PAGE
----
A pumpkin leaf is so thin, how can it have even thinner layers? How could we even see those very thin layers, if they are there? Those layers would be stuck together tightly and be hard to pull apart. Let’s take a look at a pumpkin leaf.
Note: I brought the wrong pictures. They were in the right folder but it must have been mislabeled. I will try to get the right ones here on Saturday.
Question: Do pumpkin leaves have layers?
Big young leaf from a pumpkin plant
Paper towel (Not all paper towels will do this. I used Viva Towels.)
Pint glass jar
Step 1: Open your Science Journal, write “Investigation 14” and the date.
Step 2: Slowly tear off a piece of leaf between major veins. Try to do it at an angle to tear the top and bottom of the leaf apart.
Note: This is difficult to do but you need only a small area, just a square mm or two. It may take tearing more than one leaf into small pieces to get a small area. Younger, thicker, moister leaves are easier to do. I pinch bits of the leaf between a thumbnail and finger then pull. It can take 20 or 30 tries and more than one leaf. Remember that the torn piece has a top on one leaf piece and a bottom on the other piece. Make two slides.
Step 3: Take areas where the leaf surfaces are torn apart and make slides with them. This requires only a very small piece of leaf on a drop of water
Step 4: Examine these slides with the microscope. Try to see the cells from the inside of the leaf.
Part 2: Chromatography
Step 5: Cut a piece of paper towel about 3cm wide and 3cm longer than your jar is tall.
Step 6: Draw a line across the piece of paper about 3cm from the end.
Step 7: Put a piece of leaf over the line and rub it with the penny to leave a dark green spot on the paper.
Step 8: Attach the other end of the paper to the center of a pencil with some tape.
Step 9: Pour about 2cm alcohol in the jar
Step 10: Dangle the spotted end of filter paper in the alcohol making sure the spot does NOT touch the alcohol rolling up extra paper on the pencil.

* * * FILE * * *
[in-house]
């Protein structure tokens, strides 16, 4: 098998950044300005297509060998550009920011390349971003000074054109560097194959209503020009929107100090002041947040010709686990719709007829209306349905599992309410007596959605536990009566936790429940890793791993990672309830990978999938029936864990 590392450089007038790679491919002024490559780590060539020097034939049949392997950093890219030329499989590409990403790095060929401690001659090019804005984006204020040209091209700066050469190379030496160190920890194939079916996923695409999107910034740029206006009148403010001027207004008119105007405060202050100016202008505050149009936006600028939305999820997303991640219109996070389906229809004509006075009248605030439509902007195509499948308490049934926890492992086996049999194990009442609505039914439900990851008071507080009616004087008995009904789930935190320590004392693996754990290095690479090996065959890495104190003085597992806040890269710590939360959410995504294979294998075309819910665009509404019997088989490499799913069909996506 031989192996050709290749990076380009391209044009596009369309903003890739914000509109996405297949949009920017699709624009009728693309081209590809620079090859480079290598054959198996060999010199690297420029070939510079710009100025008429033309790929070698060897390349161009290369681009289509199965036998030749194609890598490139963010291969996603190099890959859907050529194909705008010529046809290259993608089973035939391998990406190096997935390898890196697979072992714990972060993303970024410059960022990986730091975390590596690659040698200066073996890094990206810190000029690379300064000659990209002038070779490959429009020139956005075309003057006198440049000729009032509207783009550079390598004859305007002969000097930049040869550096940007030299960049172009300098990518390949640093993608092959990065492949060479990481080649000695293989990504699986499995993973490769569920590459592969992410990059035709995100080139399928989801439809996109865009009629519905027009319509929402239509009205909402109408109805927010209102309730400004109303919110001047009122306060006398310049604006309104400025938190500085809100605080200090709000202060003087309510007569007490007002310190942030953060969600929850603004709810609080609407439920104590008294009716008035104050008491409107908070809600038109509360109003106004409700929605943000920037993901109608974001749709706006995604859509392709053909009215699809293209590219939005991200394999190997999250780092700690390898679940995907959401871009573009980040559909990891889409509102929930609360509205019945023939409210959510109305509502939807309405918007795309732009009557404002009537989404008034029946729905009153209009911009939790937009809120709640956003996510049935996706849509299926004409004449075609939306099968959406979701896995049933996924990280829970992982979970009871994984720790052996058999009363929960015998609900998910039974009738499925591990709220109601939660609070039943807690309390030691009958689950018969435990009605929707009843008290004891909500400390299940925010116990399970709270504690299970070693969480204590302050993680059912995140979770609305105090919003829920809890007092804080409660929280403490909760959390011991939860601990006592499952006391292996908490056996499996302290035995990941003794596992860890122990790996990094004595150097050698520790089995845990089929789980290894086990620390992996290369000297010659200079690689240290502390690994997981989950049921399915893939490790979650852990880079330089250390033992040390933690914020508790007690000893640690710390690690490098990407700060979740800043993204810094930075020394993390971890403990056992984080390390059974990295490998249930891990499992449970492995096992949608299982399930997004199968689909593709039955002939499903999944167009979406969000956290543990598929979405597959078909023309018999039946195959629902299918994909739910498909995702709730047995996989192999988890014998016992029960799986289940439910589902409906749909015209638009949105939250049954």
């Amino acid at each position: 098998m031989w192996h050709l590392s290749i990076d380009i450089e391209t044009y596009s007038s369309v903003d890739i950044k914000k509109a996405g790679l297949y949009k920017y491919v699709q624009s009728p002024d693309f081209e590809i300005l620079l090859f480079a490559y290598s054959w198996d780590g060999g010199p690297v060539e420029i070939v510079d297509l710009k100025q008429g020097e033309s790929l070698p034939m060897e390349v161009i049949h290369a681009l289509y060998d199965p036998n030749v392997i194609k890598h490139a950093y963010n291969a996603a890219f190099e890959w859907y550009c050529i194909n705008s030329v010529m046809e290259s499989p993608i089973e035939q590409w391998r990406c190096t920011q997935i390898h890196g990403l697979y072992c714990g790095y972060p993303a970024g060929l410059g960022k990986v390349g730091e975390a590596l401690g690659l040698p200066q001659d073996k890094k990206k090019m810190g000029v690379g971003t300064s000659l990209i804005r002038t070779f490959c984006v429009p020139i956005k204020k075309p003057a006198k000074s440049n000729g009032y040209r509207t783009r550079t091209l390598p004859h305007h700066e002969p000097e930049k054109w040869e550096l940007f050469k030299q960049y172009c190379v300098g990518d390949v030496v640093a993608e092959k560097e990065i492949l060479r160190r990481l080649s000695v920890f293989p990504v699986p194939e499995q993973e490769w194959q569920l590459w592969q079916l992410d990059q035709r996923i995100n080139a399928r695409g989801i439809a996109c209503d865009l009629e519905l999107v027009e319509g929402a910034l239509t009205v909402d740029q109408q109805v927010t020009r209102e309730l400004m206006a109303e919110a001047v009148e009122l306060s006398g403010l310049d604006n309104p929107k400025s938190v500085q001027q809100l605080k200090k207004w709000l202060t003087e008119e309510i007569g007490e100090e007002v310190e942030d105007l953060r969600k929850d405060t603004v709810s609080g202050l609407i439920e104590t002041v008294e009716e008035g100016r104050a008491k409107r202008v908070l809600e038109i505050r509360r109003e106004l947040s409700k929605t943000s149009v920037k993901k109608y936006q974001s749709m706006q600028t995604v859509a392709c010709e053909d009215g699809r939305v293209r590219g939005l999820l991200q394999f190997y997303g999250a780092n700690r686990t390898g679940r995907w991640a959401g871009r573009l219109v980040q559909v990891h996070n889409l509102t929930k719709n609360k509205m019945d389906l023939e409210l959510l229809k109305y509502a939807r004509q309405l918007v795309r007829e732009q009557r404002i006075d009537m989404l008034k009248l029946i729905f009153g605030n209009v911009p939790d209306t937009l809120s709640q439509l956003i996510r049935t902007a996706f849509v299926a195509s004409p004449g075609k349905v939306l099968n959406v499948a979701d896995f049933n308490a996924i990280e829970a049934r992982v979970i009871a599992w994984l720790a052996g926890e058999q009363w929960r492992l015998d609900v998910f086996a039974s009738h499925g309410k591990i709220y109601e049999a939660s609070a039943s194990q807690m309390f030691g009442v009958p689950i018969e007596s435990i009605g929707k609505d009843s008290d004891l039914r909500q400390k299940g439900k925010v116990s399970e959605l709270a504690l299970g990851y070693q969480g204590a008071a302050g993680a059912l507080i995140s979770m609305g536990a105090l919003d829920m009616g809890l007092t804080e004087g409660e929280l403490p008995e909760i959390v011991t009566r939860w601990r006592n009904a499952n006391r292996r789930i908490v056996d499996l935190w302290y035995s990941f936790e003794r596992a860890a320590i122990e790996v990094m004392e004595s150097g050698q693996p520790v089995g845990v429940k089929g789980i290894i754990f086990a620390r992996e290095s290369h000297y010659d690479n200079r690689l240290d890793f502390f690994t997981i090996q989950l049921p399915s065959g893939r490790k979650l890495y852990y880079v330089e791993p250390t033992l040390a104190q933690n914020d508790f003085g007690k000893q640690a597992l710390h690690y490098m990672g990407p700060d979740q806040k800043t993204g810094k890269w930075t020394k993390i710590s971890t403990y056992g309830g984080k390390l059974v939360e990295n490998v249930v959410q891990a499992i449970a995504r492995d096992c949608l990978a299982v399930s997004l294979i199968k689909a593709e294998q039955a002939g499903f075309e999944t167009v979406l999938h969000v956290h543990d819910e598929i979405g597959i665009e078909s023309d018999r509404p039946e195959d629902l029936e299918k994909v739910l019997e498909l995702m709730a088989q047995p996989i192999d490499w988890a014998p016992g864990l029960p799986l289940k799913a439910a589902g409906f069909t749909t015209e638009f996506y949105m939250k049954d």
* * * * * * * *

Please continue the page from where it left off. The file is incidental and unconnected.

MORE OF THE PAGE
Step 11: Watch the alcohol travel up the filter paper. When it is almost up to the pencil, take it out and examine what happened to the spot. The line will be faint and when the alcohol evaporates, everything will disappear. Draw what you see.
Describe and draw the cells from the torn piece of leaf
Describe what you see on the paper towel
Does a leaf have layers? Why do you think so?
Where are most of the green cells containing chlorophyll found in a leaf?
Why do you think the cells on the top and bottom [called the epidermis] of the leaf are clear?
There are pairs of green cells called guard cells in the epidermis. Where are most of these cells found?
These cells surround openings called stomates into the leaf. Leaves need carbon dioxide from the air. Think back to Investigation 13. What does a stomate do?
Why do you think there are more stomates on the bottom of a leaf than on the top?
Compare the shapes of the epidermis cells and the cells inside the leaf.
The green coloring in the inside cells is chlorophyll. Why does this make it hard to see the cells?
Alcohol going up the paper towel holds onto the chlorophyll molecules and carries them up as it goes up. Each different kind of molecule is carried differently. Are all the chlorophyll molecules in a leaf the same? Are they all green? Why do you think so?